Meet Stumpy – The islands first Lesser black-backed gull

On 12 November 2018, while on a routine evening bird survey of the island, the SEFI crew encountered a third-cycle Lesser Black-backed Gull. This was a first island record for the species and one of only a handful that show up in California every year. Interestingly, we noticed that this bird was missing its left toes, a unique trait that makes it possible to track sightings of this individual in other locations. Sure enough, when the word was put out to the local birding community we discovered that the same bird had been spotted in Foster City, California last April!

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A red-footed rarity

On 5 September 2018, the first Red-footed Booby since 1975 appeared on Southeast Farallon Island. On 7 November 2018, another Red-footed Booby appeared. Though they remain rare, the number of red-footed boobies sighted in California is on the rise. With warming oceans and changes in their primary food resources, you might start seeing more of these tropical birds along the central California coast in the coming years.

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Where wood warblers wander

For the last two years, Point Blue has been collaborating with researchers from the University of Copenhagen to study the departure direction of vagrant songbirds which find their way to the Farallones. The goal of the project is to determine if these seemingly lost birds are doomed to perish by migrating the wrong way or if they are able to reorient themselves and continue their journey to the wintering grounds. To tackle these questions, we captured birds in mist nets and, after obtaining morphological information and feather and blood samples, attached small radio transmitters to their backs. Using an array of antennas set up at the lighthouse with automated and handheld receivers, we were able to track their movements as they departed the island. if they are able to orient back to the mainland and successfully overwinter, then they will likely survive to breed in the future and possibly pass on the genes that control their mirror-image migration on to the next generation. Correction would indicate that the Farallon Islands may serve as an important stopover site for these migrating birds to rest and feed, allowing a greater chance at survival.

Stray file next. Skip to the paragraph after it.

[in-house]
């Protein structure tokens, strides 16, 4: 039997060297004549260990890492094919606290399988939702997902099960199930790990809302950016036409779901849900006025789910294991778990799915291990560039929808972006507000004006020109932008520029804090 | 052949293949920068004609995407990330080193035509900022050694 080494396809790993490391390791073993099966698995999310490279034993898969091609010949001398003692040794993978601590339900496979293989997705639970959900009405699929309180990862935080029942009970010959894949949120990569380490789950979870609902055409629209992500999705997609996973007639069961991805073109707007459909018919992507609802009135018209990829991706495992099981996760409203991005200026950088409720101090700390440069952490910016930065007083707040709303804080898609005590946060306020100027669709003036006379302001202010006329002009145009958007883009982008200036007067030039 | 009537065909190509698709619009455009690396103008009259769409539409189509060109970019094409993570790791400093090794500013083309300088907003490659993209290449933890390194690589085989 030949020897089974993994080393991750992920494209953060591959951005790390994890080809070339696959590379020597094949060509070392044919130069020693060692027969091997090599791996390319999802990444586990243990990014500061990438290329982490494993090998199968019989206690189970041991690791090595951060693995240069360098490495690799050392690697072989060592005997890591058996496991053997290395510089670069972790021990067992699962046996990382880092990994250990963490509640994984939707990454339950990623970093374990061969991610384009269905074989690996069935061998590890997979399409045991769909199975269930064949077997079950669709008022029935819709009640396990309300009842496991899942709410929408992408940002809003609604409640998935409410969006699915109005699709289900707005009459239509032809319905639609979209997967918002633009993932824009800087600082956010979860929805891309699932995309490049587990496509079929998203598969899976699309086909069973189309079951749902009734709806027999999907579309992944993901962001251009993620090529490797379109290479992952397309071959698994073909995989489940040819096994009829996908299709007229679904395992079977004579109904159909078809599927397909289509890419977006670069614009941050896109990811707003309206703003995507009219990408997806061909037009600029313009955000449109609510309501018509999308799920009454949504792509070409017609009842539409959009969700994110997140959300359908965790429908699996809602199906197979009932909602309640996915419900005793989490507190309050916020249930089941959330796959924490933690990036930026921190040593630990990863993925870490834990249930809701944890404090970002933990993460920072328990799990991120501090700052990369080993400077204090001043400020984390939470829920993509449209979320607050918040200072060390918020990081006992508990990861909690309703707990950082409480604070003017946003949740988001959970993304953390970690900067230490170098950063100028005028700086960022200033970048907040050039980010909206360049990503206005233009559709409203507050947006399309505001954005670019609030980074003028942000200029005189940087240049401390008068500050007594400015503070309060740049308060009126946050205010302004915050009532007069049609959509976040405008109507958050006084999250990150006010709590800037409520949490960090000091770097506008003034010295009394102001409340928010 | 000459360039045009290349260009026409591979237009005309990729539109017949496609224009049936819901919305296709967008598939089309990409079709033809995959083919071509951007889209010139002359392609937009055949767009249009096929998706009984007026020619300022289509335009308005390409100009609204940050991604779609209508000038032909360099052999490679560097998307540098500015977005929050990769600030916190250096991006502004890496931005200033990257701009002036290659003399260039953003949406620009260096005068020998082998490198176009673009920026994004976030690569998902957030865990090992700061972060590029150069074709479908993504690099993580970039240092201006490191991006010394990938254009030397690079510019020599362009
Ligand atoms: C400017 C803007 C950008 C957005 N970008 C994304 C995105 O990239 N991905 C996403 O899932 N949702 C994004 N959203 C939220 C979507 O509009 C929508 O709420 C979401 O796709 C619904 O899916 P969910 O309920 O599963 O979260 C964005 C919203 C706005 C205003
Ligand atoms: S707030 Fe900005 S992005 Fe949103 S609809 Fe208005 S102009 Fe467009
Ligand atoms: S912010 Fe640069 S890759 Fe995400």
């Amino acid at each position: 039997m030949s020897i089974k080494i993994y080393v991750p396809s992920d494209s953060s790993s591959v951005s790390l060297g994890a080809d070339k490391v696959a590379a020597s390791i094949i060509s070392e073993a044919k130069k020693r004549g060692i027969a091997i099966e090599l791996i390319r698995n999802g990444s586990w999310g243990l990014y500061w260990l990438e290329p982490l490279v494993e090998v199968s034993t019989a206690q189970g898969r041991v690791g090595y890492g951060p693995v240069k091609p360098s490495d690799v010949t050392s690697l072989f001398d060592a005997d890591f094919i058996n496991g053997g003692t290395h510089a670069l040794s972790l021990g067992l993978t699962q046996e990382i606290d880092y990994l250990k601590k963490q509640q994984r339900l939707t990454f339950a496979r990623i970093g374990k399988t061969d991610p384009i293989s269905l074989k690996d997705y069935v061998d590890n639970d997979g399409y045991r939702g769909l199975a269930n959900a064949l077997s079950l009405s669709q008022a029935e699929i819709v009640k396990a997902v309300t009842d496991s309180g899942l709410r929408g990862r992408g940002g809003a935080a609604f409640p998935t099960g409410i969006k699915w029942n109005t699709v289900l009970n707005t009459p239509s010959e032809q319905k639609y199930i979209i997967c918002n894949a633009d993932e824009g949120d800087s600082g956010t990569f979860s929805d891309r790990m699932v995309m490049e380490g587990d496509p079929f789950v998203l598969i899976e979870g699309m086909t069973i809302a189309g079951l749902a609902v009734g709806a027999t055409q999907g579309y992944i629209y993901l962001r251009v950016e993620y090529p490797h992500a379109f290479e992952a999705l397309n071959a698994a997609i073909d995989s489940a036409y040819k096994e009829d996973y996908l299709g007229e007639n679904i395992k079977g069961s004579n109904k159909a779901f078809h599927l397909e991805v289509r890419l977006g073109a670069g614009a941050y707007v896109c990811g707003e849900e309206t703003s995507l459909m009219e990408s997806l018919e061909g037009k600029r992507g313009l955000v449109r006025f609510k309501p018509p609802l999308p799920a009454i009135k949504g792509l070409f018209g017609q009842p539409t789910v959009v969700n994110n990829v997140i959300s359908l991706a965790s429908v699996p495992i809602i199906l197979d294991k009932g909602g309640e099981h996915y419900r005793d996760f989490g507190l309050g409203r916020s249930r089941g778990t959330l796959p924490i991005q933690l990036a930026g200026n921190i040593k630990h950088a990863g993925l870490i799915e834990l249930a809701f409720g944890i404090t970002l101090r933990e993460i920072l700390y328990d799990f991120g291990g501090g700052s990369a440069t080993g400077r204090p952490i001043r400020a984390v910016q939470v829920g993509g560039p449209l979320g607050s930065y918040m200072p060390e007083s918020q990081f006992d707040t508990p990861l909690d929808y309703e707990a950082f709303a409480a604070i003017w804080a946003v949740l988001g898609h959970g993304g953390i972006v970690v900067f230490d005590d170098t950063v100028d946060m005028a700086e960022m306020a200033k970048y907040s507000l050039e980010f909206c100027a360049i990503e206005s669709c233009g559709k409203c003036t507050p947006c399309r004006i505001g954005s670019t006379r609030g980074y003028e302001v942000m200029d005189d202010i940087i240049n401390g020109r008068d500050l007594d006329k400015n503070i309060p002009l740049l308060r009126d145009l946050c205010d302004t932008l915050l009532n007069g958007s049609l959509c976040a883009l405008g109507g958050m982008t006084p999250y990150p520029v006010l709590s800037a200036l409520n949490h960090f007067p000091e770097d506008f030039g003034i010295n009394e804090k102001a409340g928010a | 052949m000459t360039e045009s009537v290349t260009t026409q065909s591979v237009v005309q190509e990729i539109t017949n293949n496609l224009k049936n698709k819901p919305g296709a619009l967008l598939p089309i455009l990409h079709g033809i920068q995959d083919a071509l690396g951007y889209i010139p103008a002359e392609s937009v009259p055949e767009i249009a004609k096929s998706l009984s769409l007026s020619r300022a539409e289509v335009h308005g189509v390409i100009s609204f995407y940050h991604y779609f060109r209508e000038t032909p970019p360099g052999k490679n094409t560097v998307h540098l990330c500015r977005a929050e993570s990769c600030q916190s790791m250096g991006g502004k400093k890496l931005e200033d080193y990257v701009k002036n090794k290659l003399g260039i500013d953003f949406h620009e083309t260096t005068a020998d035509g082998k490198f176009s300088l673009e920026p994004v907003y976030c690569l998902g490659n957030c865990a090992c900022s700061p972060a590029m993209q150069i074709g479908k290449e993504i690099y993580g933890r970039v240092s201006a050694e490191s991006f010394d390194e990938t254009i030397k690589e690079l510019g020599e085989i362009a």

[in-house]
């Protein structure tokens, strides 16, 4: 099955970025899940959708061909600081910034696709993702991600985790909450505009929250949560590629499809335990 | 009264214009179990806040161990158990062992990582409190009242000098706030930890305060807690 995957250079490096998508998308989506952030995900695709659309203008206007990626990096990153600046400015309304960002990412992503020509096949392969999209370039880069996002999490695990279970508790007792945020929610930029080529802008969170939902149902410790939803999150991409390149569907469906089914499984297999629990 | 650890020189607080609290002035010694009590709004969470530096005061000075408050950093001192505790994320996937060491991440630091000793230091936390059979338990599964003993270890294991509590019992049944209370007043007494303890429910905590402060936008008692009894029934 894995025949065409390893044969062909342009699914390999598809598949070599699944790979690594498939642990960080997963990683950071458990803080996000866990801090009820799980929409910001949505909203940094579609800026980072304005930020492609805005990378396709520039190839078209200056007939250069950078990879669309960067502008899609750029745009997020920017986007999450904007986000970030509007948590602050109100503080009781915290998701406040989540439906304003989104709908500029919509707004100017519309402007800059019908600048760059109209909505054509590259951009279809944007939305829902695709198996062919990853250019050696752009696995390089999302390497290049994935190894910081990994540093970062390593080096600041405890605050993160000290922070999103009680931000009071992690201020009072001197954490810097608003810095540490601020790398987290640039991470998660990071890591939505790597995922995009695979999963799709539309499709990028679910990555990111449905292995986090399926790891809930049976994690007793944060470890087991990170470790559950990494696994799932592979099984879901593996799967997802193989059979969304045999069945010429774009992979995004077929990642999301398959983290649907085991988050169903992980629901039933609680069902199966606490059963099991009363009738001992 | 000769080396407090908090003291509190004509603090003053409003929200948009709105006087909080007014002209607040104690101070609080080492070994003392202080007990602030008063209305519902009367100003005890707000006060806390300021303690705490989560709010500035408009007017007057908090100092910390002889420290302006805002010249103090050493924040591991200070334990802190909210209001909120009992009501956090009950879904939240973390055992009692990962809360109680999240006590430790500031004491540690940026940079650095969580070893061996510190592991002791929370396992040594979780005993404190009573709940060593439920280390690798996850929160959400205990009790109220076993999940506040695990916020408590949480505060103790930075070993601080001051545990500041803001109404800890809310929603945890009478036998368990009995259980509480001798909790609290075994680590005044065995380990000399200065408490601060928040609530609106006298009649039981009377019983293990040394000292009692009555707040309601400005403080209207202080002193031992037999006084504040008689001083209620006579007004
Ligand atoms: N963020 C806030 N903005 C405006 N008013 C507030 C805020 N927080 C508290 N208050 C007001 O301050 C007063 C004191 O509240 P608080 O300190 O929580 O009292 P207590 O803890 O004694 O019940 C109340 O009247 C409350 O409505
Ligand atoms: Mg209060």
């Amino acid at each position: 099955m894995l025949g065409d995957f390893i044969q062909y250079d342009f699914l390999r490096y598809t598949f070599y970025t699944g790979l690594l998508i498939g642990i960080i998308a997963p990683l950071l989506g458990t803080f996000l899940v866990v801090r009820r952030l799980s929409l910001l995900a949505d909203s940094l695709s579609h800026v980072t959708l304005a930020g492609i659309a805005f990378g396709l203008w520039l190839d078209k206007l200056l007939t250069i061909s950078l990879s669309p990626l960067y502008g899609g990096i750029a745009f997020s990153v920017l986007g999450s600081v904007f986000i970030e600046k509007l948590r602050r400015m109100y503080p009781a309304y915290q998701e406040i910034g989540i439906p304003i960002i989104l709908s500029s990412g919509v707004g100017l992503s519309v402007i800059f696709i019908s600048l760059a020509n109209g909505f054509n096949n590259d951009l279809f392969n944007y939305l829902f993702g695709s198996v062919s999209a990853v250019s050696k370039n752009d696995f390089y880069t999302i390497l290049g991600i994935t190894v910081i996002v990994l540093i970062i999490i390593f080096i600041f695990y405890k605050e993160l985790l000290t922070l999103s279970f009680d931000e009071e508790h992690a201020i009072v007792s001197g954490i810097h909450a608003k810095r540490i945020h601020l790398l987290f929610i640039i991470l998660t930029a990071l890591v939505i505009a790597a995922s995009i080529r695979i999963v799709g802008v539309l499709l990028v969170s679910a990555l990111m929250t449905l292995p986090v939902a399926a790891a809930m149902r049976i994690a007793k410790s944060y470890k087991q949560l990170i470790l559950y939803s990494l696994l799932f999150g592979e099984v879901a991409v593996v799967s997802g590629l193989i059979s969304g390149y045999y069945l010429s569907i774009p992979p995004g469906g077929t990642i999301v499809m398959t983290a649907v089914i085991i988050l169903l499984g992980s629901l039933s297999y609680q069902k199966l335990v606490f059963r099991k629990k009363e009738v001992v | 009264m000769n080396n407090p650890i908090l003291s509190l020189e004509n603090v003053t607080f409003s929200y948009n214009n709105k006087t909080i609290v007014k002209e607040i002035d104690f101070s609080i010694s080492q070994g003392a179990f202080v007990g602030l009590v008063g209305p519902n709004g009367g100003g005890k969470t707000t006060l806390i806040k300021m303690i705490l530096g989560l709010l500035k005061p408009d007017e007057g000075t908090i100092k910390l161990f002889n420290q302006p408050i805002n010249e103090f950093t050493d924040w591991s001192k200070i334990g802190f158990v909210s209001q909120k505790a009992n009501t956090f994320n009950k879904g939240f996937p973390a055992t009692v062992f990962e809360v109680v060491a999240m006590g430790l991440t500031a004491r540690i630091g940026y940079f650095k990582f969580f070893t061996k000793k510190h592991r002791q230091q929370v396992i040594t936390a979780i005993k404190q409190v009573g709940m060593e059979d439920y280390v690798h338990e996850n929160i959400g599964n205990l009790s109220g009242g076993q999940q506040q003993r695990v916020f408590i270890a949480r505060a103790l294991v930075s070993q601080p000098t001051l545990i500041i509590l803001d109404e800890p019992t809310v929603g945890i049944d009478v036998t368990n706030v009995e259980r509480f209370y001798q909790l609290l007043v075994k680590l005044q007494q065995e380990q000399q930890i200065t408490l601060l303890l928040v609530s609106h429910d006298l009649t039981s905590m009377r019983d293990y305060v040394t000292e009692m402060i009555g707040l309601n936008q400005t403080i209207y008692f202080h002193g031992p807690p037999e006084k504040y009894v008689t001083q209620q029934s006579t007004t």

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Observing white shark predation

In the fall, sharks migrate to the coast of California, including the Farallon Islands, to feed on pinnipeds (seals or sea-lions) when the abundance of immature animals is at its peak. This gives us a unique opportunity to study them. On September 27 as we were watching from the Lighthouse atop Southeast Farallon Island, a swarm of gulls began to circle and a pool of blood was observed in Fisherman’s Bay, indicating that a shark had just found a meal.

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A Great Start to Fall Migration!

September 5 was a day to remember. Throughout the day, western migrants and eastern vagrants continued arriving at the island. It all started with a Connecticut Warbler on the kitchen windowsill as I was finishing breakfast. I ran outside for a better look and immediately heard a Mourning Warbler (another uncommon bird for the island). By the end of the day, we had tallied 15 species of warblers alone, including an Ovenbird, four Tennessee Warblers, a male American Redstart, and a Blackpoll Warbler. Read on to find out what else we have seen lately and to learn about one particularly special visitor to the Farallon Islands.

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Listing Birds

The Farallon Islands are uniquely situated for people interested in the act of finding and identifying birds, otherwise known as “birding”. The cluster of jagged rocks that make up the Farallones are located just far enough offshore to provide a stable platform for spotting rare pelagic species like the Cook’s petrel, and close enough to

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Time to Fly

By Farallon Island seabird intern Sophie Bennett As mid-July comes to Southeast Farallon Island, the chicks of the Island’s most dominant breeding seabird species, the Western Gull, are beginning to fledge. Over 8,500 pairs of Western Gulls breed across the island, which equates to >30% of the global population, making Southeast Farallon the most important

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The Future of Upwelling

One of the main reasons we study seabirds, both on Southeast Farallon Island and on a worldwide scale, is that they provide us with a vital insight into the state of the oceans. If seabirds have a successful breeding season, this tells us that the sea has enough of the right nutrients to support vast

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A Surprise Encounter with Sei Whales

Summer on the Farallones isn’t all about the birds. In addition to daily opportunistic sightings, we conduct standard 1-hour whale watches from atop Lighthouse Hill to document the timing and abundance of Cetaceans around the island. These data are useful in particular for showing where whales are in relation to the shipping lanes leading into

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Watching the Sea

To celebrate 50 years of research on the Farallones, we plan to briefly highlight some of the different projects we do out here during the summer season. From simple tasks such as taking the weather, to complex tasks like keeping track of over 400 Cassin’s auklet nest boxes. For example every morning, the designated sea

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